n

X

j=1

(u(kk)− u(jj))((cjkk)2− (ckjk)2).

P r o o f. By the summation condition in (50), formulas (21) at x0 become cijk+ cjik≡ u(i)u(jk)+ u(j)u(ik) = δkiu(j)u(kk).

Therefore all the nonvanishing terms on the left-hand side of (50) are those on its right- hand side.

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Lemma 8. Assume that nonnegative ai, i = 1, . . . , n, satisfy ai≥ aj if i ≤ j. Then for vector fields (38), (44) related to x0 the following inequality holds at x0:

(51) X

k∈Iγ

ai[u(kk),(ii)] ≥ X

k∈Iγ

ai[u(ii)(G(kk)τi, τi)], where [Φ(i, j)] = Φ(i, j) − Φ(j, i).

P r o o f. By (40), (48), (49),

(52) X

k∈Iγ

ai[u(kk),(ii)]

= X

k∈Iγ

n

X

i,j=1

ai((u(kk)− u(jj))(cjki)2− (u(ii)− u(jj))(cjik)2+ [u(ii)(G(kk)τi, τi)]).

We use the monotonicity of ai and Lemma 7 to get

n

X

i,j=1

ai(u(ii)− u(jj))(cji,k)2

= X

u(ii)>u(jj)

ai(u(ii)− u(jj))(cjik)2+ X

u(ii)<u(jj)

ai(u(ii)− u(jj))(cjik)2

= X

u(ii)>u(jj)

(ai(u(ii)− u(jj))(cjik)2− aj(u(jj)− u(ii))(cijk)2)

X

u(ii)>u(jj)

ai(u(ii)− u(jj))((cjik)2− (cijk)2)

= ak

n

X

j=1

(u(kk)− u(jj))((cjkk)2− (ckjk)2).

Combining the latter with (52) we obtain (51).

Note that we never use in this section any special properties of Γ or u but smoothness.

6. Application to the general curvature equations. We now return to the cur- vature equations in the form (36) which presupposes the graphs over Ω to be the only surfaces of interest. We shall make use as well of the form (4) when exploiting the symme- try of the considered functions f . We state a helpful and well-known (see [1]) consequence of symmetry and concavity of f .

Lemma 9. Let f be symmetric and concave on some convex subset B ⊂ Rn. Then xi≤ xj implies ∂f /∂xi≥ ∂f /∂xj for x = (x1, . . . , xn).

Lemma 9 follows from Taylor’s formula. Indeed, 0 = f (x2, x1) − f (x1, x2)

= ∂f (x1, x2)

∂x1 ∂f (x1, x2)

∂x2



(x2− x1)

+

1

R

0

(1 − τ )

 2f

(∂ex1)2 − 2 2f

ex1ex2 + 2f (∂xe2)2



dτ (x2− x1)2,

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wherexe1= (1 − τ )x2+ τ x1,xe2= (1 − τ )x1+ τ x2, τ ∈ [0, 1].

Theorem 10. Assume the function f in (4) to be homogeneous of the first order and symmetric. Assume also the image of D(F ) in Sn, where Sn is the set of all symmetric matrices, to be convex. Then for any C4-solution u ∈ D(F ) (viewed as a subset of C2(Ω)) to equation (36) the following alternative holds: either ek0(x) = (wk0)(x) attains its maximum at the boundary ∂Ω or

(53) ek02(x) ≤ max

BR

w2l(γ) h



(hXX) + 9l(γ)

h w2|hX|2

 , where BR= {(x, u): |x| + |u| < R}.

P r o o f. Assume ek0(x) attains its maximum at x0∈ Ω and introduce the function

W = X

k∈Iγ

u(kk)

which is defined in some neighbourhood of x0where u(kk)= uijτkiτkj corresponds to (38), (44), and Iγ is related to x0in the fashion described above. It is obvious that

ek0(x0) = 1

l(γ)W (x0) = u(kk)(x0), where l(γ) is the number of elements of Iγ. Moreover,

W (x) ≤ W (x0), |x| < ε, for some sufficiently small ε. Therefore,

(54) W(i)(x0) = u(kk),(i)(x0) = 0, i = 1, . . . , n, k ∈ Iγ, (55)

n

X

i,j=1

 ∂F

∂uijWij

 (x0) ≡

n

X

i=1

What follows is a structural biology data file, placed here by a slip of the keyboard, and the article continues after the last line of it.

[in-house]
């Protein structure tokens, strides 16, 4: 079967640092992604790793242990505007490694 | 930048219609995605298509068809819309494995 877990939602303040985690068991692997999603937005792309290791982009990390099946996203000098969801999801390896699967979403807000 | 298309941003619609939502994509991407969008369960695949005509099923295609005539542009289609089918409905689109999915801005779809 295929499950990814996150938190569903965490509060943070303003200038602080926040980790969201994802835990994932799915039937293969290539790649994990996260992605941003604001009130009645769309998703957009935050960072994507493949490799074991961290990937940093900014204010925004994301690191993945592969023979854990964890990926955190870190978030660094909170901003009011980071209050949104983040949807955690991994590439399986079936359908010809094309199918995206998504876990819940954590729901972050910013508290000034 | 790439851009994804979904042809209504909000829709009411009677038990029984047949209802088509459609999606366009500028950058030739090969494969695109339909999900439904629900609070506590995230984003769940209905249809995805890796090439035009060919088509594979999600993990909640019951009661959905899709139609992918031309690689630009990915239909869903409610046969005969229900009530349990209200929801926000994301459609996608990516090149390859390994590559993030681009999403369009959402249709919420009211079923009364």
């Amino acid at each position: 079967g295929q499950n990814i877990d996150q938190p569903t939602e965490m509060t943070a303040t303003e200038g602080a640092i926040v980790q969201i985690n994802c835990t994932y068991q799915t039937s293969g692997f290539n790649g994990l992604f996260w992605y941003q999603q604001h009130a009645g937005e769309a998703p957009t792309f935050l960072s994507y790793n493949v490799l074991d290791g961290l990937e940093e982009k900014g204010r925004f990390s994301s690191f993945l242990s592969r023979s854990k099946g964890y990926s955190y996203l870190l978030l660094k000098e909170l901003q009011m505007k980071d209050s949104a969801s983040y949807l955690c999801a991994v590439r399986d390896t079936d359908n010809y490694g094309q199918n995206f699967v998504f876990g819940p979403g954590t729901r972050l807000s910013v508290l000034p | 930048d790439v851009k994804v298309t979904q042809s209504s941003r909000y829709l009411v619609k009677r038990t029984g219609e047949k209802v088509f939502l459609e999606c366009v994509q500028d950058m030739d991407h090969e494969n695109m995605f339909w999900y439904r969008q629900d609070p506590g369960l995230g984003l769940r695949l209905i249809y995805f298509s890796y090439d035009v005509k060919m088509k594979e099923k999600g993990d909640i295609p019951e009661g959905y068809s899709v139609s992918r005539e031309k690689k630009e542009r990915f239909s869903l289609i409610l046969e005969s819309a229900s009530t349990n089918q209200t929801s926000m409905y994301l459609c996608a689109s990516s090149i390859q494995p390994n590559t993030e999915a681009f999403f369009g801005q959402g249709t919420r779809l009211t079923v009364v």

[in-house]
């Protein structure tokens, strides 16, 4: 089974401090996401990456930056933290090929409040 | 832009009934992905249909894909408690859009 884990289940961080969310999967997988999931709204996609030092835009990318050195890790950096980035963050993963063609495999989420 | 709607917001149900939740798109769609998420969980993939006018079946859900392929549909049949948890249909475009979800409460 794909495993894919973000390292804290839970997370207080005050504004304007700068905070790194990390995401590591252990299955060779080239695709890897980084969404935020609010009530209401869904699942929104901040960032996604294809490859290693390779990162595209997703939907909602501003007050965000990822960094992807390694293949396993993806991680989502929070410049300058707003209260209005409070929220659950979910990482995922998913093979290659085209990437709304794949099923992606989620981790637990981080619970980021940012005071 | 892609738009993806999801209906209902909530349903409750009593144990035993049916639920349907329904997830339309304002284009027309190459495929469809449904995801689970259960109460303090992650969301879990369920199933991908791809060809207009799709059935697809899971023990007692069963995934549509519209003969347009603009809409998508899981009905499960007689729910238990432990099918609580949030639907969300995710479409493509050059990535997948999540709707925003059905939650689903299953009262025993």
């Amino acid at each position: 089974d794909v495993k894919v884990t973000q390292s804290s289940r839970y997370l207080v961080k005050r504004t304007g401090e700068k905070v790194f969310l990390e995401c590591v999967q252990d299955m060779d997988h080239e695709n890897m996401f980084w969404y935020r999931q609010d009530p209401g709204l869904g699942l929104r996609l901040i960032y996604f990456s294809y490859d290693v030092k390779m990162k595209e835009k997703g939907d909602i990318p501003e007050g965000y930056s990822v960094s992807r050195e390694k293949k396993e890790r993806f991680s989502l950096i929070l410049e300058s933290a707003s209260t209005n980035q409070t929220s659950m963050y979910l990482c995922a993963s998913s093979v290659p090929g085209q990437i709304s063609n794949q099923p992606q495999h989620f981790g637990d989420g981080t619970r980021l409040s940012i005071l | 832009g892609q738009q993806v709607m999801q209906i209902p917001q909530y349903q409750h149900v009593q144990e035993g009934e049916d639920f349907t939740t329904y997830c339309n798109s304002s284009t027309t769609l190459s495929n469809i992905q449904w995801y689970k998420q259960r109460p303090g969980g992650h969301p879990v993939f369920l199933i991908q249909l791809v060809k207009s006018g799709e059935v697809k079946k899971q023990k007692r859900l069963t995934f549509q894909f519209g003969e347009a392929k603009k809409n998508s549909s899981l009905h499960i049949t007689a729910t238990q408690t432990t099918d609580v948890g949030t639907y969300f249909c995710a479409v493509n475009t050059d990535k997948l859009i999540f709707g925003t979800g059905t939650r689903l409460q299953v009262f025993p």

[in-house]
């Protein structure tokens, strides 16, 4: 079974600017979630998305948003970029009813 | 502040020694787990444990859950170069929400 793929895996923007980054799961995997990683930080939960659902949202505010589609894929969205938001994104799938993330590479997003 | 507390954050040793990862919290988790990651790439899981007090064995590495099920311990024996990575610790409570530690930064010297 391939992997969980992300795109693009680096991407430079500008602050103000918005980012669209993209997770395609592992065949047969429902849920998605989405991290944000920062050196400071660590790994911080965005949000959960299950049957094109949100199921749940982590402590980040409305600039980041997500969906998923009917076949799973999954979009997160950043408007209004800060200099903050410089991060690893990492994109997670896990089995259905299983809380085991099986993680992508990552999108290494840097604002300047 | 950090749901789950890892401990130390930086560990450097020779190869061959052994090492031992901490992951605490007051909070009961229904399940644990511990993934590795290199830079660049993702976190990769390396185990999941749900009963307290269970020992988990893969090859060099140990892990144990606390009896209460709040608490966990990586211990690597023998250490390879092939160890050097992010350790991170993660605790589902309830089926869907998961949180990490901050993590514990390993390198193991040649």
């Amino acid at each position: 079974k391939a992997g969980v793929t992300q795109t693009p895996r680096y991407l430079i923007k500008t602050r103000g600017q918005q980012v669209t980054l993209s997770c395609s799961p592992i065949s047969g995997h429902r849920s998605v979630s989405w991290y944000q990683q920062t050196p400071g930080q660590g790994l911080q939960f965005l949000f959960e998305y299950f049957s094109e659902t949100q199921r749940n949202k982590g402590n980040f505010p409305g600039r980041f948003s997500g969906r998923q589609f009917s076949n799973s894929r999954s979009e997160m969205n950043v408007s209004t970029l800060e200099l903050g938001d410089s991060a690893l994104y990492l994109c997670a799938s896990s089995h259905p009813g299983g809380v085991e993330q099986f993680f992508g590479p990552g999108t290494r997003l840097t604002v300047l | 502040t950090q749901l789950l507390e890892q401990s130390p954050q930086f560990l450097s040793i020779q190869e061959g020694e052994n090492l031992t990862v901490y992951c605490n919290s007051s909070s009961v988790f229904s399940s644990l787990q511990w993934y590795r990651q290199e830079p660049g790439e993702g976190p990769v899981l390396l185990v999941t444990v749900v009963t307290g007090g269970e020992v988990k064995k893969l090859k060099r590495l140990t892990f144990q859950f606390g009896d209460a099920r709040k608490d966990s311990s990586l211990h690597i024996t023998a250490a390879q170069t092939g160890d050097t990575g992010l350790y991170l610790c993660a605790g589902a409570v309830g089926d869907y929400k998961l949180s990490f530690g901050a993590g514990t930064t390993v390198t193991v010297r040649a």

∂F

∂u(ii)W(ii)



(x0) ≡ X

k∈Iγ

aiu(kk),(ii)≤ 0.

We rewrite the latter expression as

(56) X

k∈Iγ

aiu(kk),(i)= X

k∈Iγ

ai[u(kk),(ii)] + ∂F

∂u(ii)u(ii),(kk). From (36) and the concavity of F (see (10)), we have

n

X

i=1

 ∂F

∂u(ii)u(ii),(kk)



(x0) ≥ (hw)(kk)(x0).

On the other hand, (36) combined with (54) and Lemma 8 lead to X

k∈Iγ

ai[u(kk),(ii)](x0) = −2u(k)u(kk)(hw)(k). Therefore (55) and (56) give rise to the inequality

(57) X

k∈Iγ

((hw)(kk)− 2u(k)u(kk)(hw)(k))(x0) ≤ 0.

The position of w in (57) turns out to be convenient for our aims, since at x = x0, w(k)= wu(k)u(kk),

(12)

w(kk)= 1

wu2(kk)+ wu(p)u(kkp), u(kkp)= u(kk),(p)+ 2δkpu(p)u2(kk). Keeping in mind that

W2(x0) = 1 l(γ)

X

k∈Iγ

u2(kk)(x0) we see that (57) implies the final inequality

(58) h

wl(γ)W2(x0) ≤ w(Λ(hXX) + 3|hX|W )(x0).

The estimate (53) is a simple consequence of (58).

In contrast to Proposition 1 the assertion of Proposition 2 is a direct corollary of the estimate (53).

Acknowledgments. This work was supported by RU-grant 94-26-1068 and by an SF grant.

References

[1] L. C a f f a r e l l i, L. N i r e n b e r g and J. S p r u c k, The Dirichlet problem for nonlinear second-order elliptic equations III. Functions of the eigenvalues of the Hessian, Acta Math. 155 (1985), 261–301.

[2] —, —, —, Nonlinear second-order elliptic equations IV. Starshaped compact Weingarten hypersurfaces, in: Current Topics in Partial Differential Equations, Y. Olya, K. Kasahara and N. Shimajura (eds.), Kinokunize Co., Tokyo, 1986, 1–26.

[3] —, —, —, Nonlinear second order elliptic equations V. The Dirichlet problem for Wein- garten hypersurfaces, Comm. Pure Appl. Math. 41 (1988), 47–70.

[4] N. M. I v o c h k i n a, A description of the stability cones generated by differential operators of Monge-Amp`ere type, Mat. Sb. 122 (1983), 265–275 (in Russian); English transl. in Math. USSR-Sb. 50 (1985).

[5] —, Solution of the Dirichlet problem for some equations of Monge-Amp`ere type, Mat. Sb.

128 (1985), 403–415 (in Russian); English transl. in Math. USSR-Sb. 56 (1987).

[6] —, Solution of the Dirichlet problem for the m-th order curvature equations, Mat. Sb.

180 (1989), 867–887 (in Russian); English transl. in Math. USSR-Sb. 67 (1990).

[7] —, The Dirichlet problem for m-th order curvature equations, Algebra i Analiz 2 (3) (1990), 192–217 (in Russian); English transl. in Leningrad Math. J. 2 (1991).

[8] P. L. L i o n s, Sur les ´equations de Monge-Amp`ere I, Manuscripta Math. 41 (1983), 1–43.

[9] N. S. T r u d i n g e r, The Dirichlet problem for the prescribed curvature equations, Arch.

Rational Mech. Anal. 111 (1990), 153–179.

[10] —, Isoperimetric inequalities for quermassintegrals, preprint CMA-MR11-93.